You are here

Archived: Jark Healthcare - Kings Lynn Requires improvement

Inspection Summary

Overall summary & rating

Requires improvement

Updated 15 June 2016

The inspection took place on 5 May 2016 and was announced.

Jark Healthcare - King's Lynn operates from an office in the centre of the town and provides care and support to people living in their own homes. At the time of this inspection, there were 12 people receiving services.

There was no registered manager in post in day-to-day charge of the service as required by the provider's registration conditions. A registered manager is a person who has registered with the Care Quality Commission (CQC) to manage the service. Like registered providers, they are ‘registered persons’. Registered persons have legal responsibility for meeting the requirements in the Health and Social Care Act 2008 and associated Regulations about how the service is run. Although a manager remained registered on our database it was clear from discussions at the agency that the person had not fulfilled that role since April 2015. A new manager had been appointed and started work at the agency in February 2016 but was not yet registered.

People experienced a service that promoted their safety. They received assistance from sufficient numbers of staff to meet their needs and to keep them safe. There were robust recruitment processes in operation, which contributed to protecting people from the employment of staff who were unsuitable to work in care. Staff were aware of their obligations to report any concerns that people may be being abused. Risks to people were assessed and there was guidance for staff about how they should minimise these risks while they were delivering care.

Staff were trained to administer medicines safely but there were few people using the service for whom they needed to assume this responsibility. The way that the competence of staff to administer medicines safely was assessed needed improvement and the manager had plans to address this.

The service was not wholly effective. Some training identified as required as part of people's care packages had not been provided and some guidance from a health professional had not been properly incorporated into a plan of care. This had not had an adverse effect on anyone at the time of the inspection but presented a potential risk that people's complex health needs may not be fully met by competent staff.

People received support from staff who were polite, respectful and kind. Staff were aware of the importance of promoting people's privacy, dignity and their independence as far as practicable. Staff were aware of people's individual needs and preferences for the way they wanted their care to be delivered. Staff also understood the importance of seeking people's permission before delivering personal care.

People and their relatives were confident that, if they had any concerns or complaints, the management team would take these seriously and respond to them.

Almost all of the staff had joined the service recently so had only worked with the current manager who they felt was supportive. They were well-motivated and enthusiastic about their work. However, frequent changes in management and leadership over the last year compromised the ability of the service to properly and robustly monitor the quality of the service people received, taking into account people's views.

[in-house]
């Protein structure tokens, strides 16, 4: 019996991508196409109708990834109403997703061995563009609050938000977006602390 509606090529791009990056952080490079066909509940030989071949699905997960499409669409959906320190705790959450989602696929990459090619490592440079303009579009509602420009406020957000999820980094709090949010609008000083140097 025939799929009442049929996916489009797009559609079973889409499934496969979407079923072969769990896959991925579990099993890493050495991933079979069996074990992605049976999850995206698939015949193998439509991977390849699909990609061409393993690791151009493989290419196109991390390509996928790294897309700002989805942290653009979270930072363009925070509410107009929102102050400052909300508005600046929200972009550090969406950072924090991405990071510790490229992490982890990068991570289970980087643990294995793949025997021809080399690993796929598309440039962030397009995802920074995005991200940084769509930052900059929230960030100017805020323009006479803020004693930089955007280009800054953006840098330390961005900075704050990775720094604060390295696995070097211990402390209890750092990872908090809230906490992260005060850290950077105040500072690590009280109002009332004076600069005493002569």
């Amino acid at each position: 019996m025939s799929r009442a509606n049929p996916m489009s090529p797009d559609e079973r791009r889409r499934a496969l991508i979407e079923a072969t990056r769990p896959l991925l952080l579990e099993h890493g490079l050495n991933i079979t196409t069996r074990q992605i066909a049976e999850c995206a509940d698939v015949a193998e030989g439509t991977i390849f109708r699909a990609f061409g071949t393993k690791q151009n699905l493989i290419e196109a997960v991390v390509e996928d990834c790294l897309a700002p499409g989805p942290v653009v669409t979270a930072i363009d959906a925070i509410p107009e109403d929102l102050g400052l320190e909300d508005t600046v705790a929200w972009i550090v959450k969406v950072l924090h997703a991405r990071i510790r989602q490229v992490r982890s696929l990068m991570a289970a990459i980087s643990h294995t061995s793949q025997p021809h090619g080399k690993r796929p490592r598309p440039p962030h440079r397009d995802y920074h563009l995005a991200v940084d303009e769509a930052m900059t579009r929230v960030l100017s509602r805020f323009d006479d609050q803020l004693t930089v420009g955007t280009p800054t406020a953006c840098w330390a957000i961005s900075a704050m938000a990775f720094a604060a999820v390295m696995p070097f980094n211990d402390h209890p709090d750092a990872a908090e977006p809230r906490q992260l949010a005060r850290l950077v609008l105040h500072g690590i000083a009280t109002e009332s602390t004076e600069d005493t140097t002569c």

The provider had failed to comply with the rules about events they needed to tell us about by law and had failed to provide us with required information about the service. Inconsistent arrangements for leading the service during 2015 may have contributed to these failings. We have told the provider that they must improve in this area.

You can see what action we told the provider to take at the back of the full version of the report.

Inspection areas



Updated 15 June 2016

The service was safe.

Recruitment processes were robust and staff understood the importance of protecting people from abuse.

Risks to people's safety were assessed with guidance for staff about how to minimise these.

There were enough staff to meet people's needs safely.

Where staff were involved in assisting people with medicines, they understood the importance of doing this as safely as possible.


Requires improvement

Updated 15 June 2016

The service was not consistently effective.

There was a potential risk that people would not receive prompt support to maintain good health.

People could not be sure that staff had received and understood all their training and so were competent to meet people's needs.

Staff sought people's consent to deliver care.



Updated 15 June 2016

The service was caring.

People were supported by staff who were kind and compassionate.

Staff respected and promoted people's privacy, dignity and independence.



Updated 15 June 2016

The service was responsive.

Staff understood people's individual needs and preferences and what was important to them.

People and their relatives were confident that any concerns or complaints they had would be properly addressed.


Requires improvement

Updated 15 June 2016

The service was not consistently well-led.

The provider had not told us about events happening within the service that were required to be notified.

The service was without a registered manager in day to day charge of the service and had been so for over a year. Recent changes in the management structure had not had time to embed to demonstrate consistent leadership but some improvements were being made.

People and staff were confident that the manager would listen to their views about the service.